Peter had a great number of foreign officers about him, German, French, Dutch, English, Scotch, in whom he placed great reliance. Alexander Gordon, a Scot, had, after serving for a short time under Louis XIV, drifted to Russia about 1694. He was appointed major general by the Tsar, of whom he gives his impressions as follows:
This great emperor came in a few years to know to a farthing the amount of all his revenues, as also how they were laid out.
He was at little or no expense about his person, and by living rather like a private gentleman than a prince he saved wholly that great expense which other monarchs are at in supporting the grandeur of their courts. It was uneasy for him to appear in majesty, which he seldom or never did, but when absolutely necessary, on such occasions as giving audience to ambassadors or the like ; so that he had all the pleasure of a great emperor and at the same time that of a private gentleman.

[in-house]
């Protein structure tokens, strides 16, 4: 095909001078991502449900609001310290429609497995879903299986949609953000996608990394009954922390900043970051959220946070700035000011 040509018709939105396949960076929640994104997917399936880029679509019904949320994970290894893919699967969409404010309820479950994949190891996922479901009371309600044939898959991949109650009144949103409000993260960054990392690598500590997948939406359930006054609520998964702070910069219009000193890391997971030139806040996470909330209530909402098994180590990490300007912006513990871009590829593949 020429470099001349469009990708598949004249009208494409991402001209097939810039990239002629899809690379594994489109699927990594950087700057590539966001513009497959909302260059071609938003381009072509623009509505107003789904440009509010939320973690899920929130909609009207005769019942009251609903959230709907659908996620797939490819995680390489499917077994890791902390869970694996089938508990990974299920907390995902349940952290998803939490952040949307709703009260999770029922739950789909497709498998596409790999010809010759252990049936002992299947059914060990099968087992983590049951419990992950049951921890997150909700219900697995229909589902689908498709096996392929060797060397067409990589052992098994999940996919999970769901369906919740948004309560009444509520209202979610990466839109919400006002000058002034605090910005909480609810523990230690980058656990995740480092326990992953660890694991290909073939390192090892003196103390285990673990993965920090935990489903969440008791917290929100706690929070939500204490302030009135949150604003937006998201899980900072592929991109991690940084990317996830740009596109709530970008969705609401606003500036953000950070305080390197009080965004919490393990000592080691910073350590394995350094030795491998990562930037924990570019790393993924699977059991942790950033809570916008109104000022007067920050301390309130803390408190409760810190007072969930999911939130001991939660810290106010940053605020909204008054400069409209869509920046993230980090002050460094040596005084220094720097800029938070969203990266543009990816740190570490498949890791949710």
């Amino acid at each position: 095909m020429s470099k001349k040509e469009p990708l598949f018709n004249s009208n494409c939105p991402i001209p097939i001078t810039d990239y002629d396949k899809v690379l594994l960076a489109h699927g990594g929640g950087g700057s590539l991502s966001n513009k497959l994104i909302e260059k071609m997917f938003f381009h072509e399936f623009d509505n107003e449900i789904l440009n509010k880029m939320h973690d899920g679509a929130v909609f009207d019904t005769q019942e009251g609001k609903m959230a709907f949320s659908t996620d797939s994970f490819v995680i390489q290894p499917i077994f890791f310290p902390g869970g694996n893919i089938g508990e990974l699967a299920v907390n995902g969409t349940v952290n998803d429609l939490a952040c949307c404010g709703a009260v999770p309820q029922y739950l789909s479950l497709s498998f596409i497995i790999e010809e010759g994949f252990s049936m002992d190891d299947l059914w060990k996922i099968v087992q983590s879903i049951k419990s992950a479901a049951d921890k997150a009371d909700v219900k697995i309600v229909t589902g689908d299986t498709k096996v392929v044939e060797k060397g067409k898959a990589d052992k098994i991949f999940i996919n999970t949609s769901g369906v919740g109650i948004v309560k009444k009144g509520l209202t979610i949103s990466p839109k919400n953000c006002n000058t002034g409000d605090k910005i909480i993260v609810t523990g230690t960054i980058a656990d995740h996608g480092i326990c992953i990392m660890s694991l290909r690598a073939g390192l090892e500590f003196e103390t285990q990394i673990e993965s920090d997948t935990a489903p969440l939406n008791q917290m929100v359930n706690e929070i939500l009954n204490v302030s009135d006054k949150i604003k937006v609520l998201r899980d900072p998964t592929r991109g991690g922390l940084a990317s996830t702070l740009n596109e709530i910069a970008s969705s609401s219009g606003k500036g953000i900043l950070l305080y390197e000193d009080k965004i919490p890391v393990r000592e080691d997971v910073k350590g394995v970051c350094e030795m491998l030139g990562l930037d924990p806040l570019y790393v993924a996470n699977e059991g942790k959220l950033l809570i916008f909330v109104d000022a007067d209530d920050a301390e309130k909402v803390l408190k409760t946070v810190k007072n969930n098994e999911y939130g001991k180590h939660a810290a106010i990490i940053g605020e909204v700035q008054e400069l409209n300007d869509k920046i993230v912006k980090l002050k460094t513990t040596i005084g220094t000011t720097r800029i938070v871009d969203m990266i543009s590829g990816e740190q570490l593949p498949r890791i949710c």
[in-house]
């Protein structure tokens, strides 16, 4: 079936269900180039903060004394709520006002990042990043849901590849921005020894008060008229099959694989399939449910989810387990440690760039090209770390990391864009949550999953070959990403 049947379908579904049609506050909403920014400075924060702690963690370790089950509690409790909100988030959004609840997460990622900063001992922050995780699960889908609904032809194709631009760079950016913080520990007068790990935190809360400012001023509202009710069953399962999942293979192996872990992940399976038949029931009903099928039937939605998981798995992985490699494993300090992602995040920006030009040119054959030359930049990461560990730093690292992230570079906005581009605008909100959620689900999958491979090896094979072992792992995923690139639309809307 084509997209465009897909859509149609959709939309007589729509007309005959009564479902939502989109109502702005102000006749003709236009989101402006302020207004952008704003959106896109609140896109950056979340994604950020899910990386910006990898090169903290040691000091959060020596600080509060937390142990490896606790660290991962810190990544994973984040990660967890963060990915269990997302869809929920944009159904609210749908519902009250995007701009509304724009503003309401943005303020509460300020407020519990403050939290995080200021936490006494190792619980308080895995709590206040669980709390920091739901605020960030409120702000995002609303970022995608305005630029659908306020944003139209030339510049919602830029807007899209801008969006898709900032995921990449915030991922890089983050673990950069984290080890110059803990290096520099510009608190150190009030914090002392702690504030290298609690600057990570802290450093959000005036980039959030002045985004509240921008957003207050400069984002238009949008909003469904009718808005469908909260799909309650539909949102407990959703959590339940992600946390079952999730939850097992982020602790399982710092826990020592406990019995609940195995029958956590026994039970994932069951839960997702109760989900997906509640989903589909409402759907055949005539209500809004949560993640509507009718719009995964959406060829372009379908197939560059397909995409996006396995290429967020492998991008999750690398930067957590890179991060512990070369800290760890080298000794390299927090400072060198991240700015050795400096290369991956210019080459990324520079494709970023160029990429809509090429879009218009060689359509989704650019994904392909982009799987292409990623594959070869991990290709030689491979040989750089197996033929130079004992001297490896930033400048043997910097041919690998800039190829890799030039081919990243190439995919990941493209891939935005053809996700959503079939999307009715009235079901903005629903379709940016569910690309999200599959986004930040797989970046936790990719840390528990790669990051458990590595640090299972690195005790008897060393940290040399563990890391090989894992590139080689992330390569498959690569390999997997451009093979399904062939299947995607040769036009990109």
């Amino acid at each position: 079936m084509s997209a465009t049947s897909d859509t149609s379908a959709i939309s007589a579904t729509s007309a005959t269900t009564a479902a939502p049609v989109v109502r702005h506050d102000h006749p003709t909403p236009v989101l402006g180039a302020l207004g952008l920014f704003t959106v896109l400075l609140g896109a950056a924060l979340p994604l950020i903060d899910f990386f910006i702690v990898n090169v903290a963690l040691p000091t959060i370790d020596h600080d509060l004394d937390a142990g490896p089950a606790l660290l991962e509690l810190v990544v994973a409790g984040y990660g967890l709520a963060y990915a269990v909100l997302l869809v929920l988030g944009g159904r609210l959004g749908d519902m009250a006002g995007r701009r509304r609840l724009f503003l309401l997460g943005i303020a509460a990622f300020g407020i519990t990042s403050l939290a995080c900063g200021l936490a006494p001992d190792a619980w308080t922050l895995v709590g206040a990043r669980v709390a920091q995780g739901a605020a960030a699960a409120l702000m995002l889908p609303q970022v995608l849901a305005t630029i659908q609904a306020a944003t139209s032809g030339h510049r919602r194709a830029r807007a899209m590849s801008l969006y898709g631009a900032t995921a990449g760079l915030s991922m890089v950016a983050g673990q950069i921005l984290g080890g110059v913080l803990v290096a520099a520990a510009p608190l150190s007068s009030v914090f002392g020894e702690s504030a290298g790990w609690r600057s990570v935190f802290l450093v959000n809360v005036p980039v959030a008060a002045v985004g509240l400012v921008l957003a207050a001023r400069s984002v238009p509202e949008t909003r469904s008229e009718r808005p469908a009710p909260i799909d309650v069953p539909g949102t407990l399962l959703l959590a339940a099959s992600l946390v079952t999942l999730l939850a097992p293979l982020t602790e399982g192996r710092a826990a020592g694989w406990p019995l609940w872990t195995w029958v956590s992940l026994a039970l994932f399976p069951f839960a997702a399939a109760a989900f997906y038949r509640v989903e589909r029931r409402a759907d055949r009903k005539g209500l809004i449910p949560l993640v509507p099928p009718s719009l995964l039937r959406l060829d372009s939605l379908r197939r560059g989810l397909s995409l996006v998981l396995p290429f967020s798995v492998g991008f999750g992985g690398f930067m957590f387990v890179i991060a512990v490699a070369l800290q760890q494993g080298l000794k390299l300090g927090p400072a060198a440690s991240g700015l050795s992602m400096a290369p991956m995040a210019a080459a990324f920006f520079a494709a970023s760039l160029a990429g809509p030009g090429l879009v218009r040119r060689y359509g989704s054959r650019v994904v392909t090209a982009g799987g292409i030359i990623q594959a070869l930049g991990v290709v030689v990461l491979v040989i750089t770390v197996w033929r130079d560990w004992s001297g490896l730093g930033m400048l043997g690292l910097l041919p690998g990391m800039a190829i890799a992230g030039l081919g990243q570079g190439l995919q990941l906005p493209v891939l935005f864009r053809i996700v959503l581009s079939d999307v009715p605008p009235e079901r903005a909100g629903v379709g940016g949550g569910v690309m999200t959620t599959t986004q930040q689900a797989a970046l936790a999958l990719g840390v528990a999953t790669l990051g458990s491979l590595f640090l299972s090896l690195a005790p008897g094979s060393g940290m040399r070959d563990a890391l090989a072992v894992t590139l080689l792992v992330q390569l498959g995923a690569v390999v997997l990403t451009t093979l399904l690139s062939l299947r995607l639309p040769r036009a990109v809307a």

He was a lover of company, and a man of much humor and pleasantry, exceedingly facetious and of vast natural parts. He bad no letters - he could only read and write, but had a great regard for learning and was at much pains to introduce it into the country. He rose early ; the morning he gave to business till ten or eleven o'clock at the farthest ; all the rest of the day, and a great part of the night, to diversion and pleasure. He took his bottle heartily, so must all the company; for when he was merry himself he loved to see everybody so; though at the same time he could not endure habitual drinkers, for such he thought unfit for business.
When he paid a visit to a friend he would pass almost the whole night, not caring to part with good company till past two o'clock in the morning. He never kept guards about his person. . . . He never could abide ceremony, but loved to be spoke to frankly and without reserve.